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Am Fam Physician. 2018;97(11):698

Study Finds Decrease in Opioid Prescriptions

Opioid prescriptions in the United States decreased 22% between 2013 and 2017, according to a new study from the IQVIA Institute for Human Data Science. Researchers found that prescription opioid dosage volume — as measured in morphine milligram equivalents (MMEs)—decreased 12% in 2017, which was the biggest annual decline in more than 25 years. Prescription opioid volume had increased each year since 1992, peaking in 2011. The report said this trend was reversed by a combination of regulatory and legislative restrictions, tighter clinical prescribing guidelines, and greater reimbursement controls, resulting in decreases of about 4% per year from 2012 to 2016. The study found that in addition to decreases in MMEs prescribed, dispensed opioid prescriptions also decreased more than 10% in 2017. High doses of opioids, defined as more than 90 MMEs per day, are associated with greater risk of dependency and overdose. These prescriptions decreased by more than 16% in 2017. For more information, go to

Delegates Tackle Wide Range of Advocacy Issues for Family Physicians

Delegates to the American Academy of Family Physicians' (AAFP's) National Conference of Constituency Leaders recently adopted resolutions aimed to protect family physicians and their patients on a wide range of issues, including opioid advertising, racism in health care, maternal mortality, disclosure of human immunodeficiency virus (HIV) status, and drug pricing. Their work included adoption of a resolution calling for the AAFP to advocate for research and data collection regarding intimate partner violence related to maternal mortality. Another resolution adopted by delegates calls for the AAFP to recommend decriminalization of the failure to disclose one's HIV status, and to recommend the repeal or reform of such laws, which exist in about one-half of states. Delegates also adopted a resolution for the AAFP to support a bill in Congress that would ban direct-to-consumer advertising of opioids and opioid receptor agonists and to support legislation that would prohibit advertising such medications to clinicians. Another resolution adopted by delegates calls for the AAFP to support legislation barring restrictions on pharmacists that prohibit them from informing patients when the out-of-pocket cost of a drug is less than the copay through their insurance. For more information, go to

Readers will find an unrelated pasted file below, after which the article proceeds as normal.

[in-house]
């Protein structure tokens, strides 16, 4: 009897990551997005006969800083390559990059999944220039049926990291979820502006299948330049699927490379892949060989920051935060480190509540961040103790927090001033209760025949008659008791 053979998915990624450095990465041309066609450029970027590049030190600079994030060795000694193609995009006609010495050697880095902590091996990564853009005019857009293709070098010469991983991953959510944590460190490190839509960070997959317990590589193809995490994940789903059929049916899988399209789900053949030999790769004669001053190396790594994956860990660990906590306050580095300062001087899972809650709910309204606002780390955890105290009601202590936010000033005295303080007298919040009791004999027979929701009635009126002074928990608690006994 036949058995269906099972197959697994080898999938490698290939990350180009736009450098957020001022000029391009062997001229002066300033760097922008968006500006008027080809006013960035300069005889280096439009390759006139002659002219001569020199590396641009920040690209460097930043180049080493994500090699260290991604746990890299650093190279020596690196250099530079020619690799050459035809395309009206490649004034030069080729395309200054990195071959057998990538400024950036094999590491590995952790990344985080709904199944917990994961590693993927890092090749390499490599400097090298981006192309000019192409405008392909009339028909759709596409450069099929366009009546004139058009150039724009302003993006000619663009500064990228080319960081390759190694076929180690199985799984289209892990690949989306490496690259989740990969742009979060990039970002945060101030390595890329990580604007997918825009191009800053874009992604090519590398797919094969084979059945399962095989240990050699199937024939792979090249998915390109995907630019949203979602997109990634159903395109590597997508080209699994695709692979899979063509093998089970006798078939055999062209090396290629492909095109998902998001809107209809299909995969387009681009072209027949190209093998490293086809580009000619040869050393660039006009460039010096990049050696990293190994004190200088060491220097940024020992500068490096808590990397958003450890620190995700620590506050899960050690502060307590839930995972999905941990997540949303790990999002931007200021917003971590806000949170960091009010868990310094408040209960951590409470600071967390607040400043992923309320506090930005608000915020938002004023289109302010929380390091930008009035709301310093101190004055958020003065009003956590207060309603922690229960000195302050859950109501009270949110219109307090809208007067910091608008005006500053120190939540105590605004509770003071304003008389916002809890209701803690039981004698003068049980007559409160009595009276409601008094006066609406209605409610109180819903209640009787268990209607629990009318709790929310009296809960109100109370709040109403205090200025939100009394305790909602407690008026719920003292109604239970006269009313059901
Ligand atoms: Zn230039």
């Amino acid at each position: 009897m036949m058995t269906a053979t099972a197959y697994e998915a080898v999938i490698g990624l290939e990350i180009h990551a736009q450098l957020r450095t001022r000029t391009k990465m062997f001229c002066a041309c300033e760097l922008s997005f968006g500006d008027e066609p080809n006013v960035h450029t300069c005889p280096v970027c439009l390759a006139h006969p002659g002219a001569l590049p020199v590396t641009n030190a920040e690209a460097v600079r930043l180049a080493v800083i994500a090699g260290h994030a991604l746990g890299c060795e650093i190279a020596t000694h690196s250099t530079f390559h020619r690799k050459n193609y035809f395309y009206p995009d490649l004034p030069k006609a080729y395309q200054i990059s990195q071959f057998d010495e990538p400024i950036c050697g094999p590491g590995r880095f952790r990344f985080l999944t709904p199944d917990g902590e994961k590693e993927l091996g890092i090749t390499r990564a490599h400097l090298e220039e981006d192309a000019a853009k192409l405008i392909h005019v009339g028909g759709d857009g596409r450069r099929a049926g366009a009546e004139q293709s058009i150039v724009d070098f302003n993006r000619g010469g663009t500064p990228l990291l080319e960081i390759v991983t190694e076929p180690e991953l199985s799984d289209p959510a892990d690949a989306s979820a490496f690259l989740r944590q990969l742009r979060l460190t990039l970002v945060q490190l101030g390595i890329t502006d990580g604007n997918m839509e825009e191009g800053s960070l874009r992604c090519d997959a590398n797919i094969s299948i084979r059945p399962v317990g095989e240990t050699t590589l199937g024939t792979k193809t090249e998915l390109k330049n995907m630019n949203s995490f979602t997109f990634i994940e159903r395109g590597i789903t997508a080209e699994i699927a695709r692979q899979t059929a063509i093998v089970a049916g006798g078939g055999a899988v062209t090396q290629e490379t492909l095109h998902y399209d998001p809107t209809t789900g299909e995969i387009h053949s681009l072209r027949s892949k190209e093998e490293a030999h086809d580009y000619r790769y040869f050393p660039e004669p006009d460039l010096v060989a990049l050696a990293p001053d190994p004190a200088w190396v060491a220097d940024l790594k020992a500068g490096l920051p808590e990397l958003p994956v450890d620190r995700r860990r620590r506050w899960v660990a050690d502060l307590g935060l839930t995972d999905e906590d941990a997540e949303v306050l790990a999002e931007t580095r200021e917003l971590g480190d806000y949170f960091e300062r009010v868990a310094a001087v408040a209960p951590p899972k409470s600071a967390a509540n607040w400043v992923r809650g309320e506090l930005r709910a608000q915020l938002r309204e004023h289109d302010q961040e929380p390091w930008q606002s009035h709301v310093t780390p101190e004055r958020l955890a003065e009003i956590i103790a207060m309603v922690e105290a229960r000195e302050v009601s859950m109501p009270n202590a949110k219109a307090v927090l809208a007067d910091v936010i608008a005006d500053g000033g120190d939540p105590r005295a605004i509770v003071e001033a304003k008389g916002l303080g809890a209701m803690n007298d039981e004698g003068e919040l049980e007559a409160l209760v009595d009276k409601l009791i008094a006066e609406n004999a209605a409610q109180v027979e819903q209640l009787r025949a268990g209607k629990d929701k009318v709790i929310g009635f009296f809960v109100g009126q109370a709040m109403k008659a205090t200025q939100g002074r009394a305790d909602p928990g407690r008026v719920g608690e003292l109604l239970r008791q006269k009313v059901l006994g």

AAFP Joins Effort to Decrease 2018 MIPS Reporting Period

The AAFP recently joined more than 40 other medical organizations in urging the Centers for Medicare and Medicaid Services (CMS) to make a critical change in the 2018 reporting period for the Merit-based Incentive Payment System (MIPS). In a letter to CMS, the organizations made a case for reducing the MIPS quality measure reporting period to a minimum of 90 consecutive days rather than a full calendar year. They said that despite being held accountable for data tracking and collection from January 1, 2018, physicians were not informed of their eligibility to participate in the program until early April. CMS further complicated the issue by changing the notification process, the organizations pointed out. They argued that implementation of a 90-day minimum reporting period would give physicians and group practices more flexibility to incorporate MIPS feedback into their 2018 performance and focus more on improving patient care. For more information, go to

AAFP to HHS: Don't Loosen Short-term Insurance Rules

A proposal to expand the definition of short-term, limited-duration insurance could hurt patients, destabilize the insurance market, and make health insurance more expensive for women and older or sicker individuals, the AAFP warned the U.S. Department of Health and Human Services (HHS). In a recent letter, AAFP Board Chair John Meigs, MD, focused on a proposed rule that would allow short-term insurance to be purchased for less than a year rather than the current limit of less than three months. The proposal would encourage sales of low-value plans that would be exempt from consumer protections, such as the requirement to cover preexisting conditions, and that would have benefit caps. Meigs stated that the proposed rule would further destabilize the insurance market by drawing young, healthy persons away from comprehensive coverage, which would result in higher premiums for persons with Affordable Care Act–compliant plans and make coverage for millions of Americans unaffordable. For more information, go to


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